The Ohio Chapter of the American Academy of Pediatrics provides guidelines for parents and school staff.
Affecting 9 million children, childhood asthma is the most common serious pediatric chronic disease, according to the American Academy of Allergy, Asthma and Immunology. In Ohio, 13.3 percent of children are currently affected by asthma.
Asthma is a chronic inflammatory disease of the airways which accounts for 14.7 million missed school days a year.
"When you breathe, air passes into your lungs through many branching tubes called airways. With asthma, the airways are often swollen and red, or inflamed," explains Kimberly Spoonhower, M.D., a pediatric pulmonologist at the Children's Hospital Medical Center of Akron. "This makes your airways extra sensitive to things that you are exposed to in the environment every day, or asthma 'triggers.'"
Different people have different triggers. Common triggers include upper respiratory infections or colds, the weather, exercise (particularly in cold, dry air) or things in the environment, such as dust, strong smells, smoke and pet dander.
Dr. Spoonhower, the asthma expert for the Ohio Chapter, American Academy of Pediatrics Asthma Pilot Project, continues by saying, "When someone with asthma breathes in a trigger, the airways are irritated, and the tiny muscles that wrap around airways can tighten. This narrows the space for air to move in and out of the lungs, and causes wheezing or coughing. The irritated airways also make extra mucus and swell even more, making it even harder to breathe. When that happens, it's called an asthma flare-up, asthma episode or asthma attack."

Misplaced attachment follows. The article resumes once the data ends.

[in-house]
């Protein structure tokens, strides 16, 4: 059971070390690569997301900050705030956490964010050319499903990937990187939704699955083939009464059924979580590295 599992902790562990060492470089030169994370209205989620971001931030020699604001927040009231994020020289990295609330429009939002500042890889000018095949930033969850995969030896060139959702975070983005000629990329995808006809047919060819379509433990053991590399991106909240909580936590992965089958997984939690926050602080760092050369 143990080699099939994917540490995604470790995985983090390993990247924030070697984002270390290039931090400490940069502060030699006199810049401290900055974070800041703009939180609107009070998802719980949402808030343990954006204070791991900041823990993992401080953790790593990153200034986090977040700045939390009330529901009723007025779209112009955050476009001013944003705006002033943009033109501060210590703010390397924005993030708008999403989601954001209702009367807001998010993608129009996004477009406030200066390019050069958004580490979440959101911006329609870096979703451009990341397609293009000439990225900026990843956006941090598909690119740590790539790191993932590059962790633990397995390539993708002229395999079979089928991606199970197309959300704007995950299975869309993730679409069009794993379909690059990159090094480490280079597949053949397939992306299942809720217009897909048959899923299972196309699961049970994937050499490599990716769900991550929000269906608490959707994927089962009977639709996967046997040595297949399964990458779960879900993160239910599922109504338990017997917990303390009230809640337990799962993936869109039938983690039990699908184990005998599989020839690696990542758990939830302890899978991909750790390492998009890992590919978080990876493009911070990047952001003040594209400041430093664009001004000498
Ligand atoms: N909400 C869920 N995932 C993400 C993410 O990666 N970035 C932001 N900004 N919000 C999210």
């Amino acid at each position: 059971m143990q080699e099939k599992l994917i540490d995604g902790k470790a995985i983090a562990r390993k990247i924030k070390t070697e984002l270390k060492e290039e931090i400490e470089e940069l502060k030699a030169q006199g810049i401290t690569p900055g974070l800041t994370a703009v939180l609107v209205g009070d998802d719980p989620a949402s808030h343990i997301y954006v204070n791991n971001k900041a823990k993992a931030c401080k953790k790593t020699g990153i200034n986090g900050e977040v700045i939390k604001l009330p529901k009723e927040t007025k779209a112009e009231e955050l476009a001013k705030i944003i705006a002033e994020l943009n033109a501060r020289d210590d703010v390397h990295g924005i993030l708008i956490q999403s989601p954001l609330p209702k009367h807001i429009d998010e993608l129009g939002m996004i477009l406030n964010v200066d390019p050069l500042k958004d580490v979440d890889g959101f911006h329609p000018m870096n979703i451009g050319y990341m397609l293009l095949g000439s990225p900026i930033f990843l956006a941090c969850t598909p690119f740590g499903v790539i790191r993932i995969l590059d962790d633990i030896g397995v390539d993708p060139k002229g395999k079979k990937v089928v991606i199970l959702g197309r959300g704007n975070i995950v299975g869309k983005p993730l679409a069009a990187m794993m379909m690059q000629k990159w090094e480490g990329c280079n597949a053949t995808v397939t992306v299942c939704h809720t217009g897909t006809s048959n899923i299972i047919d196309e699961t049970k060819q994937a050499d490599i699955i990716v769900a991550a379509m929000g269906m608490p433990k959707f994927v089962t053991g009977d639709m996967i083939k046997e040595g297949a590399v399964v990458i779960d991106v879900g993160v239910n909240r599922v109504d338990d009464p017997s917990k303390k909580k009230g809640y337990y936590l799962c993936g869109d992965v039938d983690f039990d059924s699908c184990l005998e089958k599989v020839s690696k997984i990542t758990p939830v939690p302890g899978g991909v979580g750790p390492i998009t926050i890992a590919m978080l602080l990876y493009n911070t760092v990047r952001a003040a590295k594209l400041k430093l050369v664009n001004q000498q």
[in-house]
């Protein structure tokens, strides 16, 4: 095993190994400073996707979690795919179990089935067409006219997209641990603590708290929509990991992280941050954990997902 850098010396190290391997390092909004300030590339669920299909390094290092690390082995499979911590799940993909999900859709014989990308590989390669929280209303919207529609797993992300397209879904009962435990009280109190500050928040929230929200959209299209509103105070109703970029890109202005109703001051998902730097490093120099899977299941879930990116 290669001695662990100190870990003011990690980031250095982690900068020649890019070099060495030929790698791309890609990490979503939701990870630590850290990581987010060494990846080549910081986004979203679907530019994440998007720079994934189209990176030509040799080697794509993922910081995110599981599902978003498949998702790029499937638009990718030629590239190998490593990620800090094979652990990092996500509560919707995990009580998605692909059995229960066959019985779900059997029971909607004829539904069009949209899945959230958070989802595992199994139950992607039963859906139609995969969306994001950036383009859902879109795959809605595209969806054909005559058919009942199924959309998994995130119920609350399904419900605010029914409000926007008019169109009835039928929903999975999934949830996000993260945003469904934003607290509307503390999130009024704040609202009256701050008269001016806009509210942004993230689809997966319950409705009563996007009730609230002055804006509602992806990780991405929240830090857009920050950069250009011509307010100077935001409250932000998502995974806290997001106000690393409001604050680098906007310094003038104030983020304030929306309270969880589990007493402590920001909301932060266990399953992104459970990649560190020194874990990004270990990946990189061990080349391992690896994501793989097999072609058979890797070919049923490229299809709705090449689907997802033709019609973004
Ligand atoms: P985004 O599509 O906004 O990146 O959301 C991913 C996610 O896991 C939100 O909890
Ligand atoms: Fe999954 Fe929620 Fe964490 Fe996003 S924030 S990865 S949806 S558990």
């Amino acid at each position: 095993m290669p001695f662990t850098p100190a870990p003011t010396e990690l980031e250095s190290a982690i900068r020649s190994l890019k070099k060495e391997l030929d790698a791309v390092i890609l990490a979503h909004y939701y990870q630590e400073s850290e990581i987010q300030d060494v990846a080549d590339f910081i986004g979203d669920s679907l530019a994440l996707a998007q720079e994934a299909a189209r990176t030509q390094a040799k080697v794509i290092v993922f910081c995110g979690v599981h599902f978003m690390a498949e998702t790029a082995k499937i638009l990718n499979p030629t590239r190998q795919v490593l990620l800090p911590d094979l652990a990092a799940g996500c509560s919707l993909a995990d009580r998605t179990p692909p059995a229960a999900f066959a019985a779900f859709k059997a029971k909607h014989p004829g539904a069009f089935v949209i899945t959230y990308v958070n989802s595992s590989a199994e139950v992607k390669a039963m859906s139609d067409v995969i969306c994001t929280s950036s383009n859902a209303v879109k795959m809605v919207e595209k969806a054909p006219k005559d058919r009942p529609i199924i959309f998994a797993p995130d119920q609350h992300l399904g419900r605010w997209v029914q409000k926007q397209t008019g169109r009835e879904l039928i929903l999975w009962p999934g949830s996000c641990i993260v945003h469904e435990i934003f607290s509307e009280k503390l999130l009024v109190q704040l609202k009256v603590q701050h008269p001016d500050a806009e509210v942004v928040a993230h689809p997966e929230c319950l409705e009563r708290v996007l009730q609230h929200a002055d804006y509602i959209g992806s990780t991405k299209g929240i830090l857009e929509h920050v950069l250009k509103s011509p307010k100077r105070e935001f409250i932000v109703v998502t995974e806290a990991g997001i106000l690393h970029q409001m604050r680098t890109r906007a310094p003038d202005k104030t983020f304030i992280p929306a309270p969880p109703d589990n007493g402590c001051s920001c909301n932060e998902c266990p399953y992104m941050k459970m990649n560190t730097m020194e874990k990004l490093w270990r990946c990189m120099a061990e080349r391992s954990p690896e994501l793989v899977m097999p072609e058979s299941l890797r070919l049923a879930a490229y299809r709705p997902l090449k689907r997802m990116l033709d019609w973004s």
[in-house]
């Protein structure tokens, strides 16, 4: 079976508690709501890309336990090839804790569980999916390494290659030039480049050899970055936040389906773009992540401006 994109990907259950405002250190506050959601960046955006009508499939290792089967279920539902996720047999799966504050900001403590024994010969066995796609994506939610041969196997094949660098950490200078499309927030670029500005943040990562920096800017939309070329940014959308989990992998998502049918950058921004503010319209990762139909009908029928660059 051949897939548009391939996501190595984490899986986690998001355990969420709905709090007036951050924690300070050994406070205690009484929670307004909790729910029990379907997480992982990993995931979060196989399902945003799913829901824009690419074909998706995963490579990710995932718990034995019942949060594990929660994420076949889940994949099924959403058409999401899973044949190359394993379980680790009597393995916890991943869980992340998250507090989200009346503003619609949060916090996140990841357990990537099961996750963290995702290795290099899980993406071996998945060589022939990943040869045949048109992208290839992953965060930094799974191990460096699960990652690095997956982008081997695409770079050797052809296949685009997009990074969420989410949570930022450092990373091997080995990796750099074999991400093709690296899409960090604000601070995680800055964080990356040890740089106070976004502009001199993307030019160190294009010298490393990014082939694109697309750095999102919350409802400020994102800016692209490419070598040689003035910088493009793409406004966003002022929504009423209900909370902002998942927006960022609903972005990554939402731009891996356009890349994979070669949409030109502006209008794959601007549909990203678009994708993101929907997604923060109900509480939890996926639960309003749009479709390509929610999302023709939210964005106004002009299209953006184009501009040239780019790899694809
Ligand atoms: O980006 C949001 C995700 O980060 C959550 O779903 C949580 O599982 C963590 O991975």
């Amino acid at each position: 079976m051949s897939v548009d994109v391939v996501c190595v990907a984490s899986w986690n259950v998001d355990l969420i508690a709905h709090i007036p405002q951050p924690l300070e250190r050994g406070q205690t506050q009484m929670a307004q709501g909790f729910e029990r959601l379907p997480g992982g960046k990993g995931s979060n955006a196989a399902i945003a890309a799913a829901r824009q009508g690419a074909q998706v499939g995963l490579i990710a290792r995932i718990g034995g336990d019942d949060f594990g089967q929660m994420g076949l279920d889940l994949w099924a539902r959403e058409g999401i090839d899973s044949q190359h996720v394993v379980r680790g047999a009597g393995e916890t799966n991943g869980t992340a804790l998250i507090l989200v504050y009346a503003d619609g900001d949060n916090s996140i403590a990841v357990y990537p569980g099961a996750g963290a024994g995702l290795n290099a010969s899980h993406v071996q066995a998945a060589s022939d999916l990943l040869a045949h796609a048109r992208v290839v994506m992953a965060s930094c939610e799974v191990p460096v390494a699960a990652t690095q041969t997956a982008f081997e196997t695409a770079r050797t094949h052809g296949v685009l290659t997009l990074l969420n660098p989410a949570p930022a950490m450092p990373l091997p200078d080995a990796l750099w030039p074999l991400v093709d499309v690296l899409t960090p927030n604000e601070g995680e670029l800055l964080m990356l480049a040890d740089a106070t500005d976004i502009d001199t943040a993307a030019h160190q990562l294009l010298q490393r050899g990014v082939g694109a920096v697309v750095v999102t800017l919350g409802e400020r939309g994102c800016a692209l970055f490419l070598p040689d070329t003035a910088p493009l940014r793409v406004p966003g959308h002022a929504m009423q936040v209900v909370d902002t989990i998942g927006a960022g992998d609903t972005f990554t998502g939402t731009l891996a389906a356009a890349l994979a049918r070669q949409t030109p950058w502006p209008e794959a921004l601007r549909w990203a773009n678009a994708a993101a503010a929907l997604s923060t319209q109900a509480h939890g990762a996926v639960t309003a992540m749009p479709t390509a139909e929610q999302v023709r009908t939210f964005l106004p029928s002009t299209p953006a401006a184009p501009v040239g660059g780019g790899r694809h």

Doctors can prescribe inhaled rescue medications to help open the airways during an asthma attack. Doctors can also prescribed daily, inhaled medications to decrease the inflammation in the airways to help prevent asthma attacks and make airways less sensitive to triggers.
The signs and symptoms a child may have when experiencing an asthma attack include:
• Increased coughing
• Wheezing, or noisy breathing
• Shortness of breath
• Rapid breathing
• Difficulty walking or talking
• When breathing, an in-pulling between the ribs and above the breastbone
• Blue lips, tongue and/or fingertips
The best way to control asthma is to develop an Asthma Action Plan with your healthcare provider. Asthma Action Plans provide detailed, written instructions for when to take preventative medications, how to handle an asthma attack, and when to call your physician, or go to the emergency room.
If your child does have an asthma attack, remember these things:
1. Have your child stop the activity he/she is doing.
2. Stay calm.
3. Know your child's Asthma Action Plan.
4. Always have rescue medication immediately available, and know how to use it properly.
5. Call 911 if medication is not helping and your child is in severe distress.
For more information on asthma and specifically the school-aged athlete, visit the Ohio AAP website and download the Sports Shorts information sheet on asthma at http://www.ohioaap.org/committees/home-&-school-health. Or click here to see them on ColumbusParent.com